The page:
While I really like (and regularly use) fancy Unicode characters, having them replaced automagically by the mentioned software can cause havoc when copy-pasting to/from source code, IDE, terminal window or text shell. My pet peeves:

  • double-hyphens get replaced by typographically correct longer lines (»—« for example, the Unicode Em-Dash) and work no longer as command-line switches (»–recurse« vs »—recurse«)
  • backticks may get converted to accent characters, even combined to accented glyphs (echo to èchò)
  • bits of pathnames get interpreted as italic or cursive (/usr/bin to usr
    bin) … which is just /wrong/
  • seperate ASCII characters get fused to ligatures (fish to fish — the former has 4 codepoints, the latter only 3 because »fi« is one glyph), hard to spot sometimes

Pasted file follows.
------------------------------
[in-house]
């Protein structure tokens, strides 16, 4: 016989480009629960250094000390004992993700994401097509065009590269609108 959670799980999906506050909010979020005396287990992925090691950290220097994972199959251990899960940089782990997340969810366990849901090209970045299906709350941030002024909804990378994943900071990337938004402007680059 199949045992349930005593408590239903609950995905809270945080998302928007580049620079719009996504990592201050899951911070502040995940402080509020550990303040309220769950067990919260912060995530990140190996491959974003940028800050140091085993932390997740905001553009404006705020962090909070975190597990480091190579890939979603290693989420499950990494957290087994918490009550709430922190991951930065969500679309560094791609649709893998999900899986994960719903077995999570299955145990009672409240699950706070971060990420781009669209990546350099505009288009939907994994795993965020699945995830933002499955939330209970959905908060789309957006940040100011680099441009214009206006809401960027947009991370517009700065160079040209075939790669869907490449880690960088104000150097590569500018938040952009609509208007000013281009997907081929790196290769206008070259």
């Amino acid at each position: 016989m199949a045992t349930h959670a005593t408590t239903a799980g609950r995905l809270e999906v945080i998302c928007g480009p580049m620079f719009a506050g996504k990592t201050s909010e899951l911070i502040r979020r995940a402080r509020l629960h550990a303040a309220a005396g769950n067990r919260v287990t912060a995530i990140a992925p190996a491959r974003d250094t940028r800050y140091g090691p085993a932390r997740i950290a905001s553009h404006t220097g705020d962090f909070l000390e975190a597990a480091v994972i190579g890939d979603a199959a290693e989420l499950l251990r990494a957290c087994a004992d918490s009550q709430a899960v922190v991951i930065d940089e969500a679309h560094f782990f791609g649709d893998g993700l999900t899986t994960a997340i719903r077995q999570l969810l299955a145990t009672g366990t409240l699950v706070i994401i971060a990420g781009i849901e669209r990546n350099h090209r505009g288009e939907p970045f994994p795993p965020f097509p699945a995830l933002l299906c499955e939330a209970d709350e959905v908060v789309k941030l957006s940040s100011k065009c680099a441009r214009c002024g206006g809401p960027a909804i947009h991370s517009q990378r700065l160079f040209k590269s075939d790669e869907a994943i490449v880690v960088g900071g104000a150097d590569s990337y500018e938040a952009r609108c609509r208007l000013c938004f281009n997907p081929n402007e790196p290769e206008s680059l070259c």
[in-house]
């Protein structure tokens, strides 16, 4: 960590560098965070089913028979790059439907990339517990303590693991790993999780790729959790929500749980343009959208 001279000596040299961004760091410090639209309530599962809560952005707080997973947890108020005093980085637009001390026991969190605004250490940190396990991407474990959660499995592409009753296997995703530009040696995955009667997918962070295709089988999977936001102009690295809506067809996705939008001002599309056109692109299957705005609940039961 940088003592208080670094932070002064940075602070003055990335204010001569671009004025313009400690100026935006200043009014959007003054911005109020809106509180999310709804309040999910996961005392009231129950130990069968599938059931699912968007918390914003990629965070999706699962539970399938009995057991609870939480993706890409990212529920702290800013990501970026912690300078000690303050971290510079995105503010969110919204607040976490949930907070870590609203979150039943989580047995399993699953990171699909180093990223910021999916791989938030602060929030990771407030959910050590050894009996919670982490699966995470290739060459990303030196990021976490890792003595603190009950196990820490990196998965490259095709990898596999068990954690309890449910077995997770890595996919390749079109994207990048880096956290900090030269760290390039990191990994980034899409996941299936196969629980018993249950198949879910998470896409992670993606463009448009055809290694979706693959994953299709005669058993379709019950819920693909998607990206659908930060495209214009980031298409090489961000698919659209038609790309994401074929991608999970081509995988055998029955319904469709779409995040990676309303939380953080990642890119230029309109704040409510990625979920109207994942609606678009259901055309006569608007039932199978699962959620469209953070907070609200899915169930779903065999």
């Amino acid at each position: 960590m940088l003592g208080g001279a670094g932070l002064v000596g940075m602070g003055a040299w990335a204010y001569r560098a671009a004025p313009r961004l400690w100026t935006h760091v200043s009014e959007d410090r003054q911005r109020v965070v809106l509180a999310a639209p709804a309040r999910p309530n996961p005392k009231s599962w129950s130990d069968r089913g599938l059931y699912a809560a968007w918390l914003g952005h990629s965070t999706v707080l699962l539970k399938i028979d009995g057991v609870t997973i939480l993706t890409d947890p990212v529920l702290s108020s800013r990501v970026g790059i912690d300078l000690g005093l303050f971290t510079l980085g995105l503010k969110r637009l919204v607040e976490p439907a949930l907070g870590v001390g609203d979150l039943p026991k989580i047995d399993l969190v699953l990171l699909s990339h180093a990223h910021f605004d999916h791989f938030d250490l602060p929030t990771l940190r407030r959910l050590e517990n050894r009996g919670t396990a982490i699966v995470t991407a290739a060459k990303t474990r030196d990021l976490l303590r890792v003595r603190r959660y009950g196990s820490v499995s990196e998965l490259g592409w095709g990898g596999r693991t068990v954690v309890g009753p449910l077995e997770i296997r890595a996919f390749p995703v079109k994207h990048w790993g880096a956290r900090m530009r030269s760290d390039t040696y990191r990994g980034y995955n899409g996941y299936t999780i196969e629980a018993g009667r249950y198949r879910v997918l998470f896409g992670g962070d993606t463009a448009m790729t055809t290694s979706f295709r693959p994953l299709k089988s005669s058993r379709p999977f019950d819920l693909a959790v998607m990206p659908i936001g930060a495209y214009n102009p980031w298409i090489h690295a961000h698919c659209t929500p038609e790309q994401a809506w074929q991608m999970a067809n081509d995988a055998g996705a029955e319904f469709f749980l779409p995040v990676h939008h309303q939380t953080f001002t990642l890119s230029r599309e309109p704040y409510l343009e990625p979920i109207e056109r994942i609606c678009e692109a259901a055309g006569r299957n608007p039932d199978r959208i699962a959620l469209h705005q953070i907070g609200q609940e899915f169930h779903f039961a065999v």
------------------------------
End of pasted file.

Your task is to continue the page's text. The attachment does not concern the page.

• and of course, all kinds of »swiss«/«french»/‘single’/“double”/“fancy” shenanigans

Beware of well-intentioned goodies thrown at you by well-intentioned web-developers, I guess.

I remember one earlier case here on the forums. But there the quotes were alread wrong on the web-site. In this case they are correct on the web-site. But in any case, one should be aware of all these (as you call the rightly)
“best intentions”
„beste Absichte“
« des meileures intentions »

A sample command I used to add the API key to my google maps:

find /home/Albums/Bilder/ -name Karte.htt -exec sed -i -e 's/google_api_key\ =\ '\'''\''/google_api_key\ =\ '\''A...........'\''/g' {} \;

I didn’t try to figure that out, but copied it from the internet. You may consider canonifying your file names such as